Only radical action can save us from meltdown
If European leaders cling to the delusion that bailing out one country will save the rest then we're in for a hard fall, writes Alan Ruddock
Angel Gurria, the secretary general of the Organisation for Economic Co-Operation and Development, could not have been clearer last week. The Greek crisis threatened the stability of the world's financial system. Contagion -- the spreading of Greek's problems to neighbouring countries -- had already happened. "This is like (the) Ebola (virus). When you realise you have it you have to cut your leg off in order to survive," he said.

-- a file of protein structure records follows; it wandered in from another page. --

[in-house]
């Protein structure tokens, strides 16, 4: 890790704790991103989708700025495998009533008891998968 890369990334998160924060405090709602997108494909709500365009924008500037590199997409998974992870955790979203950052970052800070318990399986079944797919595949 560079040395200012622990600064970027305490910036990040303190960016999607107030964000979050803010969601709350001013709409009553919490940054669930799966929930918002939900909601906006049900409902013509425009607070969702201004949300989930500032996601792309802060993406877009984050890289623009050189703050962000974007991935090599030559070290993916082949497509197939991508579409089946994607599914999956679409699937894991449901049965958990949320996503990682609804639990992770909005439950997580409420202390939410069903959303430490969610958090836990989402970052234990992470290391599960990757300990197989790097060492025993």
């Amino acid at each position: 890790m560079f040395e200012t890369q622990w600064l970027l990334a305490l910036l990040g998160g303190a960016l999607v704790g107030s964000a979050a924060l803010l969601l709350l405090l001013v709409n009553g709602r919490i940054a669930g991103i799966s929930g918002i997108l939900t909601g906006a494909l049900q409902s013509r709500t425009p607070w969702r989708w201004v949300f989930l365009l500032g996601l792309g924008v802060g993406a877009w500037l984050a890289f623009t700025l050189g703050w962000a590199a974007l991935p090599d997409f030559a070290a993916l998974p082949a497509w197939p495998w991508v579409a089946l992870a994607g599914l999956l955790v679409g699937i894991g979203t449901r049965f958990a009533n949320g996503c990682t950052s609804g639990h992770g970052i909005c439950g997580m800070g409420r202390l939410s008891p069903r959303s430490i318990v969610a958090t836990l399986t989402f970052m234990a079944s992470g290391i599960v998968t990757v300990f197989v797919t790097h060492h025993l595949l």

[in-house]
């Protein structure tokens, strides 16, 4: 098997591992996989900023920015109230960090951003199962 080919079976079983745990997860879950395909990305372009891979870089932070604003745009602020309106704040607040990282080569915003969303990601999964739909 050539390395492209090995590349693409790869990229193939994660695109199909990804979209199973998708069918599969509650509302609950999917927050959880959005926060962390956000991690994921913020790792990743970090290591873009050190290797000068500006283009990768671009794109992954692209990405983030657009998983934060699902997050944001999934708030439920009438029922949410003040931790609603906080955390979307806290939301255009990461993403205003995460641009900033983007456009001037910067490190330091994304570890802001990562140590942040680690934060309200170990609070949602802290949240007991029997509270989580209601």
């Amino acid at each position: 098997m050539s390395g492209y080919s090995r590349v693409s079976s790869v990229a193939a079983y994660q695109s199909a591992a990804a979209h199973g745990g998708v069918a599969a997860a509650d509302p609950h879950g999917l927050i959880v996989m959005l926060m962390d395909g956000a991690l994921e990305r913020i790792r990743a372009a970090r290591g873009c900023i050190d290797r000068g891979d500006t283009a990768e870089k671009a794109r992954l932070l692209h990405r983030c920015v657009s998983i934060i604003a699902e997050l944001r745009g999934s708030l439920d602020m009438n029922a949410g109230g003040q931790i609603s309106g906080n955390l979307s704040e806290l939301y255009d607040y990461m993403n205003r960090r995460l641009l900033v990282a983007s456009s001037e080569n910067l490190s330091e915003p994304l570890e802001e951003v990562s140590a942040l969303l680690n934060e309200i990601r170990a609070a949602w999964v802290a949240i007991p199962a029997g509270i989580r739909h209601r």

Gurria could not have been more right, or more wrong. Greece's crippling debt burden, and its inability to repay what it owes, threatens a financial catastrophe that could far exceed the collapse of Lehman Brothers in 2008.
If it defaults on those debts or tries to "restructure" them -- a default by another name -- then the market traders who have made their killing will use their profits to mount an assault on another sovereign victim. Portugal is the next in line, but the actual target for sustained attack could equally be Spain, Ireland, Italy or even the United Kingdom after this week's election.